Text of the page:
These clinical studies reflect the experience of the author in managing 673 patients treated during the last 8 years. All patients were treated in the Maxillofacial Unit, Surgical Specialties Hospital, Medical City, Baghdad, and in the author's private clinic. Included patients were 530 males and 143 females; patients' age ranged between 1 year and 75 years (mean, 38 y). Distribution of injuries was as follows: fracture of the mandible, 287 (42.64%); middle third injuries, 39 (5.79%); orbital injuries, 236 (35.07%; including 12 cases with cranioorbital injuries); injuries in children, 27 (4.0%); fracture of the zygoma, 52 (7.73%); and fracture of the nose, 40 (5.94%).
Maxillofacial injuries in this study were classified as follows: (1) craniomaxillofacial with head injuries and cerebrospinal fluid leak; (2) fracture of the middle third including Le Fort I, II, and III and midline split in the face; (3) fracture of the mandible as an isolated injury or as part of a facial skeleton injury; and (4) isolated complex injuries of the zygoma, the orbital skeleton, and the nasoethmoidal region.
The technique used for treating middle third injuries was external fixation either by halo frame (with vertical rods and cheek wires) or by box frame (using 4 external pins connected by rods) or internal fixation by suspending the middle third with internal wires (0.5 mm stainless steel) from the zygomatic process of the frontal bone beneath the zygomatic arch down the lower arch bar. Fractures of the mandible were treated by gunning splint with intermaxillary fixation (IMF) or with open reduction and fixation by stainless steel wire with IMF or by IMF screw or by an arch bar and IMF. Other fractures such as fracture of the orbit were treated by bone graft, sialastic, or lyophilized dura with open reduction. Fractures of the zygoma were treated by open reduction and fixation with stainless steel wire and bone graft or by reduction without fixation. Fractures of the nose were treated by reduction with straightening of the septum with a splint (lead splint or polythene) or by external splint with plaster of Paris. With the techniques used, results from managing these cases were satisfactory.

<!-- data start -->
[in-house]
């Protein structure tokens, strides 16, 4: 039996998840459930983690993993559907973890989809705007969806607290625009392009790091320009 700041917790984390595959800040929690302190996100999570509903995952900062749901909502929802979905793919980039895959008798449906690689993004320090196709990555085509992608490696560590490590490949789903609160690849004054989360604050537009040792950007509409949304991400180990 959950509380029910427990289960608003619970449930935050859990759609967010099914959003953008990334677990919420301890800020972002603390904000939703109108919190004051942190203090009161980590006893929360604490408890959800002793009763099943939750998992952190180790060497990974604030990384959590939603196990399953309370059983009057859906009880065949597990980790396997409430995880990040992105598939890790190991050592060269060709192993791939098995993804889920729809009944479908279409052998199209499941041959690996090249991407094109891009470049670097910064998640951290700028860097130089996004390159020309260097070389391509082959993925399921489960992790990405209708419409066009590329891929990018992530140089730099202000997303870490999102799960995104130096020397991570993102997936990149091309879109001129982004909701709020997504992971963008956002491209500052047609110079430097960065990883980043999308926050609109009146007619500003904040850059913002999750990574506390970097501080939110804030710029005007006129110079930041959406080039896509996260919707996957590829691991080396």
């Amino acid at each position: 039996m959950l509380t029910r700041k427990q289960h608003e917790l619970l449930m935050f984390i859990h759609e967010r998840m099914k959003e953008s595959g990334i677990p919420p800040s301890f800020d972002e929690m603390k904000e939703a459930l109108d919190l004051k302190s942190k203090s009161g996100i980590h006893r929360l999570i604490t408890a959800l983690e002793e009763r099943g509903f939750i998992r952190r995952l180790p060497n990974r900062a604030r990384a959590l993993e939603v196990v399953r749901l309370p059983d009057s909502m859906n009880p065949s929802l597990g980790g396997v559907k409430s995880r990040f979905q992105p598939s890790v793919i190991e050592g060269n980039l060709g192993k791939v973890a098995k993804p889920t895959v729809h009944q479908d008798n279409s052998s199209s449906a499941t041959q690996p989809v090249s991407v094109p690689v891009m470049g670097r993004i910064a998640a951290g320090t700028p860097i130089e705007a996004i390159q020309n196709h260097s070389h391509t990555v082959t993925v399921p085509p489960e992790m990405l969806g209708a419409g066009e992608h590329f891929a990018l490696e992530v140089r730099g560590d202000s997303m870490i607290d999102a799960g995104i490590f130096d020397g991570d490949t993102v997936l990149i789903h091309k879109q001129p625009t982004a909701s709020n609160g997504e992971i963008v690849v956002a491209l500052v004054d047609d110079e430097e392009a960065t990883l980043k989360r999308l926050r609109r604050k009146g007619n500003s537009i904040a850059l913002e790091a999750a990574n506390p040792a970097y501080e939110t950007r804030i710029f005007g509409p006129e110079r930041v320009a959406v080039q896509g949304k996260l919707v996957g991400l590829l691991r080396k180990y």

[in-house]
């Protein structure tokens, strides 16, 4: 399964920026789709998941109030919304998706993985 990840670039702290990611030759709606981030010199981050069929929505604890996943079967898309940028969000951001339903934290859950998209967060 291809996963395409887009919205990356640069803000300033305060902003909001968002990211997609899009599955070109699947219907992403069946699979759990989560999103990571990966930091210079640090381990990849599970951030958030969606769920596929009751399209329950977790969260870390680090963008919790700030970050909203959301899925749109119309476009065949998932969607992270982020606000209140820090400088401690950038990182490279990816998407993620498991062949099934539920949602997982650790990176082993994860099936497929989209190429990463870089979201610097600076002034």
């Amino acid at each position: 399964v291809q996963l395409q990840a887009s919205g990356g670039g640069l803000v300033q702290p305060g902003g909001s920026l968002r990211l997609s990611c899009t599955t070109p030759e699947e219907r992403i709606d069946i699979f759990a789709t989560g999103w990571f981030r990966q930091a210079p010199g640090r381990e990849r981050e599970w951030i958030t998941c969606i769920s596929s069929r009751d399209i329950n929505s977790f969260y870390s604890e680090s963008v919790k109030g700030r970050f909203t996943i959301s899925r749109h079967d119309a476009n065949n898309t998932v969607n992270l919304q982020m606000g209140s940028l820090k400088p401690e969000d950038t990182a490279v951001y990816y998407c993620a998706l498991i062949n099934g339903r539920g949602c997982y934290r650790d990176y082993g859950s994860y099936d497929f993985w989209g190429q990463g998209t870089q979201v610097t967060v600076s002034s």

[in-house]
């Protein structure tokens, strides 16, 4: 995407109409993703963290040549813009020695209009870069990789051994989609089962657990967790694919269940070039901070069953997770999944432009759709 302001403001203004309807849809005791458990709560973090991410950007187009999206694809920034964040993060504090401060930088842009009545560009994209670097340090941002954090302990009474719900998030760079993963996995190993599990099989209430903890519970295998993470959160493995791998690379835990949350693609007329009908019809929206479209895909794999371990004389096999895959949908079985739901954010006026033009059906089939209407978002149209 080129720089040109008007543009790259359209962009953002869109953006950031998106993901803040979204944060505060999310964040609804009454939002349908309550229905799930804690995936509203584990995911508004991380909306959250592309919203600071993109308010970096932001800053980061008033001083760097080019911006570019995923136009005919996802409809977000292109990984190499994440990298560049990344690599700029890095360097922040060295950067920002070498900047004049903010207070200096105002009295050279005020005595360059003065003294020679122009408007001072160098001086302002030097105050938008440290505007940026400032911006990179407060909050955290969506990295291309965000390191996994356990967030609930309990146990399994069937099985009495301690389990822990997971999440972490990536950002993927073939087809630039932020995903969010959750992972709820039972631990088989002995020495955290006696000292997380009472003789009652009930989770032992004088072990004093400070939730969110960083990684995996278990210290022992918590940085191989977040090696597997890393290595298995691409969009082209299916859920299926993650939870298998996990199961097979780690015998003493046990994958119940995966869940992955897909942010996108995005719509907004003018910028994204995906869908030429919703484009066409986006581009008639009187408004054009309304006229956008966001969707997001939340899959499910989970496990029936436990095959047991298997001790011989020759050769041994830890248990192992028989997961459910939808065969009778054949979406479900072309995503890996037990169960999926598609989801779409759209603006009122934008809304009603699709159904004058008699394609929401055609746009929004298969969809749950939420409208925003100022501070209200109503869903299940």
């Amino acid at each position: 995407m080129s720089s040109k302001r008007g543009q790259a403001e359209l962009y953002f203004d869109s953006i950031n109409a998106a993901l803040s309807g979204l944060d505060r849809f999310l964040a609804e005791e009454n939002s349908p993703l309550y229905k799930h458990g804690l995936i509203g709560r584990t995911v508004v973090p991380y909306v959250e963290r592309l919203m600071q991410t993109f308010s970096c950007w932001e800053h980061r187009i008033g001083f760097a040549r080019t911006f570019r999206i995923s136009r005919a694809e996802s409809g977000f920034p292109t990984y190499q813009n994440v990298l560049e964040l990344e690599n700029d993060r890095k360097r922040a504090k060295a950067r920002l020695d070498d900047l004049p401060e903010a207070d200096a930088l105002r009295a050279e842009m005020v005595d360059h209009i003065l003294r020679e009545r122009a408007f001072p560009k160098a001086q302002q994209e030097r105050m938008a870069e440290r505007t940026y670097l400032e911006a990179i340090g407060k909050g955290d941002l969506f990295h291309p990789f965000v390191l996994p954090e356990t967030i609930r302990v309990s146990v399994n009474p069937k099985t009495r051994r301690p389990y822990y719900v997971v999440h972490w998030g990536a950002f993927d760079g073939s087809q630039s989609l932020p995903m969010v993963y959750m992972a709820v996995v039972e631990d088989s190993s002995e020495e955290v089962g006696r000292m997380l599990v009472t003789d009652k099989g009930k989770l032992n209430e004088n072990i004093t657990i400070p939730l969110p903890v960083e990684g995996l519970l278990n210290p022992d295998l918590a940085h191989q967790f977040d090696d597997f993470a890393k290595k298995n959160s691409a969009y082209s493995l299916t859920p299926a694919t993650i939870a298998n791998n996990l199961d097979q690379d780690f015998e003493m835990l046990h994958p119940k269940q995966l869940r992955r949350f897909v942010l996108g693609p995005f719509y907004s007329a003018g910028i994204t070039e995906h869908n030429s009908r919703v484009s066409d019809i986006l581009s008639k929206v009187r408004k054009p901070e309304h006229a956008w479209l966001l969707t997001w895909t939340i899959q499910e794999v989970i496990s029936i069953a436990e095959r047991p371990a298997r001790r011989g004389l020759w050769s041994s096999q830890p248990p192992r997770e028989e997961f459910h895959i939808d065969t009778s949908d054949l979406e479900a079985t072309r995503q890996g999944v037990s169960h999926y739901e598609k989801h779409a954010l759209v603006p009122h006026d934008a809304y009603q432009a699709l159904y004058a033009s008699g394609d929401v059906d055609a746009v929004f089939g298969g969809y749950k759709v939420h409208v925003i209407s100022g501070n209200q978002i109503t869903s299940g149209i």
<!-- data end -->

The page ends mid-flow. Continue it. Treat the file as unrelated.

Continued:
From the Medical City, Bab Al-Moa dam, Baghdad, Iraq.
Received February 18, 2011.
Accepted for publication July 13, 2011.
Address correspondence and reprint requests to Raja Kummoona, FDSRCS, FICD, Medical City, Bab Al-Moa dam, PO Box 5116, Baghdad, Iraq; E-mail: firstname.lastname@example.org; Raja_kummoona@hotmail.com
The author reports no conflicts of interest.